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Exploring Dragonfly Larvae under the Microscope

Dragonflies have always been fun to watch and catch but have you seen one when it was still a little larva? More than that, have you ever looked at a dragonfly larva under the microscope? This is an interesting science microscope activity that teachers can suggest to their students.

Observing dragonflies can be done even at its very first stages of growth. Children can observe dragonfly larva with their microscope for kids. These larva are not very hard to find and you can often see them clinging onto some water weed. If you observe the larva using the most basic simple microscope, which is really just a magnifying lens, you will see that they have appendages that are like arms and with teeth-like spines that grab its prey.

The students can obtain the larva and put it on a watch glass. Drop one percent of chloretone, a weak local anaesthetic, to sedate the little creature. Under an educational microscope, we will first try to find out its breathing process. Focus the low power stereo microscope on the lower part of the insect where the rectum is located. This is where the tracheal gills are located. These tracheal gills are branching air-tubes of insects that is equivalent to an animal’s lungs. At each side of an insect’s body, there are openings called spiracles that receive the air. The air is then scattered throughout the body by the trachea.

The dragonfly’s larva has tracheal branches that are bathed by water. The rectum sucks this water and derives the oxygen from it. The oxygen then passes through the ramifying trachea which distributes the air throughout the insect’s body.

Another interesting aspect for the student to observe under the microscope from a dragonfly larva is its circulatory system. A larva’s heart consists of a series of chambers with a valvular opening called ostium. The ostium allows the blood inside the chambers and is allowed to flow forward and be released to another end.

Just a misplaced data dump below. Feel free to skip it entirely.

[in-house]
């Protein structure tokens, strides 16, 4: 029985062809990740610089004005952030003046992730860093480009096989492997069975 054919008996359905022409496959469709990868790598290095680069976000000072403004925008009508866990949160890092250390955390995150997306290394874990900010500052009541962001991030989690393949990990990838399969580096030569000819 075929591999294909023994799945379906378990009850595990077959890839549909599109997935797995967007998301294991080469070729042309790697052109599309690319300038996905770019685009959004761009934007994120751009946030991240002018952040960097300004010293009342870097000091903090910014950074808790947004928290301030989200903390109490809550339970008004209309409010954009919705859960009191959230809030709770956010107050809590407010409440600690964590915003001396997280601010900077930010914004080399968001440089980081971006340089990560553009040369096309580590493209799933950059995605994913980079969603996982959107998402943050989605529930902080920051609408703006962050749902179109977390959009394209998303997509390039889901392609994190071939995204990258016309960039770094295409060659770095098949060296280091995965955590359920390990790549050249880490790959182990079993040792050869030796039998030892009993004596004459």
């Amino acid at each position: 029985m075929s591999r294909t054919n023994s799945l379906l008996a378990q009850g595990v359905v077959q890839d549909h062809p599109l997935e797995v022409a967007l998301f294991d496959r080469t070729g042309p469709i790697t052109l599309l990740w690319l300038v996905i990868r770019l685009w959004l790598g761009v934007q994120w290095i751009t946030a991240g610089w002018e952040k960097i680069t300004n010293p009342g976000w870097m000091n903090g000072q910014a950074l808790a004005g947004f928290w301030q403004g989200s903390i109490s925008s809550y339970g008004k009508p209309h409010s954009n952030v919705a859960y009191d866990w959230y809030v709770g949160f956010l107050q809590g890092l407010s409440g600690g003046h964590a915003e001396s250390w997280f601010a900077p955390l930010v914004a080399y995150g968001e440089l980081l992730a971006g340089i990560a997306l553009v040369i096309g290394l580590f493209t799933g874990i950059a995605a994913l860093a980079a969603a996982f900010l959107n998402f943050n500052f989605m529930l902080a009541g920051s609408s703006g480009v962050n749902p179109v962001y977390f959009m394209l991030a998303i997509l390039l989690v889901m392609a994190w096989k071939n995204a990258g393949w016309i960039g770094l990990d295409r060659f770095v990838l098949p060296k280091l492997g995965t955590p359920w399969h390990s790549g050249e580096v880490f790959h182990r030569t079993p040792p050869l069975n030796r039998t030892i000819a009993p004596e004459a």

Under the scientific microscope, the heart can be seen located under the skin at the posterior end of the abdomen. At the front portion of the heart, you will see a slender tube that is the aorta. The aorta will be seen passing through the thorax and into the head where it divides under the brain into two branches. This is where the blood leaves the aorta and then spreads out throughout the body.

The circulation of the blood can also be easily observed in the science classroom by the student using a stereoscopic binocular microscope. If you look closely you will see that the blood currents bathe all the tissues as it passes along the muscle spaces, trachea and nerves. Under a low power stereoscope, you can also see the course of the blood currents. In the antennae and legs, you can see that outgoing and ingoing blood streams.

Teachers can also let their students trace the blood currents as it enters the heart ostium and flows inside the heart chambers and eventually is pumped out of the aorta. The heart rate can also tell the activity of the insect. It is said that a faster pulsation of the heart means a more active larva.

When selecting from microscope lessons for the students to participate in, the high school science teacher may find that looking at dragonfly larvae under the stereoscope is one of the better activities. Both students and teachers will find it fun and enjoyable viewing these small creatures who grow up to be facinating acrobatic fliers.

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